Product & Meat Shortages Persist

May 20-24

CLE are still experiencing product shortages, and expect them to continue

Looking to the future, only 15% of CLE think we are past product stock-outs.  Over 1/3 believe that certain products will continue to be in short supply. However, these fears seemed to be mostly driven by media and not first-hand experiences. Being out of stock has declined as a reason for purchasing less of various items from grocery stores, from 39% at the beginning of April to 17% in mid May.

5-21 products shortage expectations








CLE expect continuing shortages for 2-3 months

The outlook is not very promising as to when products will be back to their pre-COVID levels.  2 – 3 months is the time frame that most CLE think it will take for shortages to subside.

CLE are finding replacements for sought after items

Implications for reduced brand loyalty


Current product availability reveals a new reliance on replacement items.  Almost half of CLE that participated in the survey mentioned that they have been able to find satisfactory replacements for items that they sought but could not find.  Nearly ¼ have still experienced outages of products and they have not been able to locate a suitable replacement.

The increase in replacements has likely attributed to a lessening of brand loyalty.  Previously, 22% of CLE indicated that they would be willing to pay more for certain brands at this time, while others were giving up preferred brands to budget constraints.

Meat Shortages

It doesn't concern most CLEs

The majority of people feel prepared for a meat shortage because

  • they already have a freezer stocked with meat,
  • don’t eat much meat to begin with, or
  • feel confident and accepting of adjusting their diet to be more vegetarian and/or pescatarian.

We always buy our chicken, pork and ground beef in large packages to divide and freeze.  I have a freezer full of packages like that right now enough to share with my children if they are running short of meat.  I buy pork loins when they are 99 cents a pound and cut up chops and roasts.  We are prepared.”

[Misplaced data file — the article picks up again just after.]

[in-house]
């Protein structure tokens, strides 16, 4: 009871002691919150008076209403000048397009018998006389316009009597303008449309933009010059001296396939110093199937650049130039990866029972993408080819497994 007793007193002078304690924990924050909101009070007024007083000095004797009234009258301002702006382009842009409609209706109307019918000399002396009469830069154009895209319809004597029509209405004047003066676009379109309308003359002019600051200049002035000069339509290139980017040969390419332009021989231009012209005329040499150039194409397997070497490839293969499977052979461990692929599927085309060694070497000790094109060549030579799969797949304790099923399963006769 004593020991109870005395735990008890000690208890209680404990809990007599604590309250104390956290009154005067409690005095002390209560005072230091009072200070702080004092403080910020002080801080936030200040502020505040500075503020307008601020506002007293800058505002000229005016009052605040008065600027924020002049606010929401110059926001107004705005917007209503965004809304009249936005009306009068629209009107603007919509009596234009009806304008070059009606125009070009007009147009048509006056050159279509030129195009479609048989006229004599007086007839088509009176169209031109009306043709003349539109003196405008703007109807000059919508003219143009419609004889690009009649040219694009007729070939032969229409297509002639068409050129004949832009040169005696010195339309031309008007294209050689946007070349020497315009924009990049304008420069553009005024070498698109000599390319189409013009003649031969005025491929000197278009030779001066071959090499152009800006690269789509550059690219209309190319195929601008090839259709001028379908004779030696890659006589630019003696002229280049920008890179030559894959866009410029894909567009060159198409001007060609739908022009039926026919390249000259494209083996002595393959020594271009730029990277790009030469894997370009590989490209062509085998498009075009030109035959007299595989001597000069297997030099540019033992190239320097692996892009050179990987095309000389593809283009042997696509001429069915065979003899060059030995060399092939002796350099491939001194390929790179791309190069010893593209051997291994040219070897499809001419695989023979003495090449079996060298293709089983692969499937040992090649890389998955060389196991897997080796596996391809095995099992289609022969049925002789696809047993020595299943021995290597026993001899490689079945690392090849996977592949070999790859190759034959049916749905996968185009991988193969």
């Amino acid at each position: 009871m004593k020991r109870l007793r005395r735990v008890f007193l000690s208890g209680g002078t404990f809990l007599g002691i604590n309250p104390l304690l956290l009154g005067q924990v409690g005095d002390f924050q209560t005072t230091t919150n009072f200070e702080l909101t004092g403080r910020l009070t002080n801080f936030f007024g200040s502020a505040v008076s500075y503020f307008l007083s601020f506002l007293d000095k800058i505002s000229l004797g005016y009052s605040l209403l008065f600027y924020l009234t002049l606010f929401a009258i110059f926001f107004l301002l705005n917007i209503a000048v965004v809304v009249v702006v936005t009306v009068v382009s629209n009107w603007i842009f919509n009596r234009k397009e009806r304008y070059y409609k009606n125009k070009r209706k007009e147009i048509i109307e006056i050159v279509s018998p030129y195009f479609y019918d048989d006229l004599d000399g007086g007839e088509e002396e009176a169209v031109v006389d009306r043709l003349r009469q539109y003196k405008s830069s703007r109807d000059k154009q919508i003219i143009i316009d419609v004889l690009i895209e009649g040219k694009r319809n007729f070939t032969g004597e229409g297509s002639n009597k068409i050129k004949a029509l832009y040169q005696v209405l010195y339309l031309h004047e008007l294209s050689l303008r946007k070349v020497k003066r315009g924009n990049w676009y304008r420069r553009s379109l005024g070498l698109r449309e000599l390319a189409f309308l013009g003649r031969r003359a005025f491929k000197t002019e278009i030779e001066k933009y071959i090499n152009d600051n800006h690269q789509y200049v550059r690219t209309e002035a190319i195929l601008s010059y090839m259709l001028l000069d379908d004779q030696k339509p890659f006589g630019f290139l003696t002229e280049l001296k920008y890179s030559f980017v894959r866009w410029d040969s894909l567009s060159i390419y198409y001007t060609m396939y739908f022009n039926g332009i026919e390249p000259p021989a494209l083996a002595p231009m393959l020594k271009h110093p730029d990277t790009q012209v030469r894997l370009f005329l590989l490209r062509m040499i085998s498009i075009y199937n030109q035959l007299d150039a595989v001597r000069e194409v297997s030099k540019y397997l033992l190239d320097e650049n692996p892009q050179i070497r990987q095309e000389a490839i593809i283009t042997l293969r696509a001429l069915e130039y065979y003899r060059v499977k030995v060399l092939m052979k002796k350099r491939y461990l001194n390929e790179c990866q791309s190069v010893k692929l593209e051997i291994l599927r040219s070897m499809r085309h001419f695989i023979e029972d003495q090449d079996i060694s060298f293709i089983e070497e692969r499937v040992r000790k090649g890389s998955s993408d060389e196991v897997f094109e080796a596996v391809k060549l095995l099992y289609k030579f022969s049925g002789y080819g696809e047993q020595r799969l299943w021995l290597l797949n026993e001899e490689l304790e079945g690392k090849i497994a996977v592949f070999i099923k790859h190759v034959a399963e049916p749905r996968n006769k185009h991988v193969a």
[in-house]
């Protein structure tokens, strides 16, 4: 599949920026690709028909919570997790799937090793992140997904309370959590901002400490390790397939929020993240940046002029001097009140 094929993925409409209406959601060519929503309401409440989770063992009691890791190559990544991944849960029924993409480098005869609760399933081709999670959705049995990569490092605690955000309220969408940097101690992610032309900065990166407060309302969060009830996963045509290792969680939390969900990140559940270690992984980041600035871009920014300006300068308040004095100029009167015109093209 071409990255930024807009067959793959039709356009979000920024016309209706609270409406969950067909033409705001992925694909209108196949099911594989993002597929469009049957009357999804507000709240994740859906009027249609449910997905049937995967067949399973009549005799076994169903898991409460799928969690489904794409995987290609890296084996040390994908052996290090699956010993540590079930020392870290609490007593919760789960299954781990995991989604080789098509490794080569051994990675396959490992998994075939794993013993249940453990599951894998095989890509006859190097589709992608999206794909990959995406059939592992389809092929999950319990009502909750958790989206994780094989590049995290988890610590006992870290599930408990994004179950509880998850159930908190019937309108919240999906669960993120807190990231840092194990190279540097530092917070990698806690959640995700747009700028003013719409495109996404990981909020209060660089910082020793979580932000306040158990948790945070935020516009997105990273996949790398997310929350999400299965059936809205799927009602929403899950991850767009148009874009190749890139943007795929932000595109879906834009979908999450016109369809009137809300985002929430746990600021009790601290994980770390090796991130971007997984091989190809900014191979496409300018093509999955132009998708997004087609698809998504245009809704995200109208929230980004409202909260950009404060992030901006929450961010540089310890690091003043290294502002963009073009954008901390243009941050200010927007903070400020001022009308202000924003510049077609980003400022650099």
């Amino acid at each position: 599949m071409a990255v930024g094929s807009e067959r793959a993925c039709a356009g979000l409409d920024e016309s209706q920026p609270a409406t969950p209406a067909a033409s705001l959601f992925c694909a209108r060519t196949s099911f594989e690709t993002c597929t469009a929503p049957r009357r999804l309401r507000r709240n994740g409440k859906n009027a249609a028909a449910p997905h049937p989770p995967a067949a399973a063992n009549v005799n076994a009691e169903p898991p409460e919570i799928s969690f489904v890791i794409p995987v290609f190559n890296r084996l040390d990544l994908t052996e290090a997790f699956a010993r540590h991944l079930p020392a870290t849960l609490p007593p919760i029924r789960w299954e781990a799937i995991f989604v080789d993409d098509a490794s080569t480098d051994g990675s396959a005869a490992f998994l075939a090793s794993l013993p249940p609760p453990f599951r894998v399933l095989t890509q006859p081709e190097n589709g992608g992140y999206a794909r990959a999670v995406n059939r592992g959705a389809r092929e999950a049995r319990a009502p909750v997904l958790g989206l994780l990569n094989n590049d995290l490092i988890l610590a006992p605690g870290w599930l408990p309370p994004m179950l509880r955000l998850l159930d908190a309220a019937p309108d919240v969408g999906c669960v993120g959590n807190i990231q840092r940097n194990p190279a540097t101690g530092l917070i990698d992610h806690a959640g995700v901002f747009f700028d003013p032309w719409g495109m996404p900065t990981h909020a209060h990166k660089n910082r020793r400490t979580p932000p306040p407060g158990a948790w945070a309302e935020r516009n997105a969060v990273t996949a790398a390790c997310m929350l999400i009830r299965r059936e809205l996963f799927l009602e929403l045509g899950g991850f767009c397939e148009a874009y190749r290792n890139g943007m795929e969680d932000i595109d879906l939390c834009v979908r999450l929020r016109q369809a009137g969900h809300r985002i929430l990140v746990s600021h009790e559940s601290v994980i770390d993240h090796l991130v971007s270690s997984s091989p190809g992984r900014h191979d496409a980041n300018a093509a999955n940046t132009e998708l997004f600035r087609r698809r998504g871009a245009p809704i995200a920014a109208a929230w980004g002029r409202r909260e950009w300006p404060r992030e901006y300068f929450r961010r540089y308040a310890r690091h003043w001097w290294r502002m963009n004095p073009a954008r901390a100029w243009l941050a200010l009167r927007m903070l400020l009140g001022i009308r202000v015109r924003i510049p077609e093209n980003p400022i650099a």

“I feel prepared for a meat shortage because I am willing to eat plant-based proteins or any protein options I can find in stores. If I can’t find fresh chicken or beef, I will eat other meat options or something like veggies burgers or beans. I really see a meat shortage as a chance to make healthier, more environmentally friendly, more resourceful food choices. My family has also been eating less meat recently anyways, so limiting meat further wouldn’t be that difficult for us.”

Overlapping between CLE’s who feel prepared and don’t feel prepared is a tone of “bring it on.”

Consumers have already navigated a toilet paper shortage, face masks, and social distancing during this pandemic- they are desensitized to the stressor.


“I will take it as it comes- I am living at the moment and I am not thinking about the future”-

Not worried

“There is nothing I can do to change it so I will roll with it and eat like a part time vegetarian. I guess having the right attitude helps.”-

Feels prepared

“My family has been eating less meat lately anyway, due to animal welfare concerns….I’m perfectly happy eating plant-based proteins and whatever meats are available in stores. I’ve wanted to experiment with a more vegetarian/vegan diet for a while and now would be a good time to do so. I enjoy veggie burgers, tofu, beans, nut butters, etc. and it wouldn’t be a struggle for me to only eat meat occasionally……I’ve enjoyed the challenge of having to be more resourceful and use up foods at home. I’ve been saying for weeks now that it is a good time to explore a more plant-based diet and to get recipe ideas from the vegetarians/vegans in your life. 

Not worried - flexible in protein choices

Plant-based meat alternatives have an opportunity in a meat shortage.

CLE’s are not willing to pay more nor purchase lower quality meat but are comfortable with eating a plant-based diet and eating more fish.

Respondents are ready to give plant-based meat alternatives a try if chicken or beef becomes scarce.

The versatility of chicken and ground beef would be the hardest to forgo in a shortage, and people would be looking at ground plant-based meat alternatives as a comparable alternative for burgers, tacos, spaghetti, and other dishes that make the weekly menu.

“Chicken would by far be the hardest protein to go without in my household because we use it to compliment just about any dish we eat. There are minimal options for alternatives for meatless chicken products, so I would most likely be resorting to eating a plant-based beef burger.”

“I imagine that ground chuck would be the hardest meat product to go without.  I would not be upset if I could not afford to buy it for a period of time because I would easily substitute it with plant-based patties and other frozen forms of plant based substitutes. We have enjoyed patties, sausages, and other varieties that will work well since we routinely still eat these products even when meat is purchased for some meals.”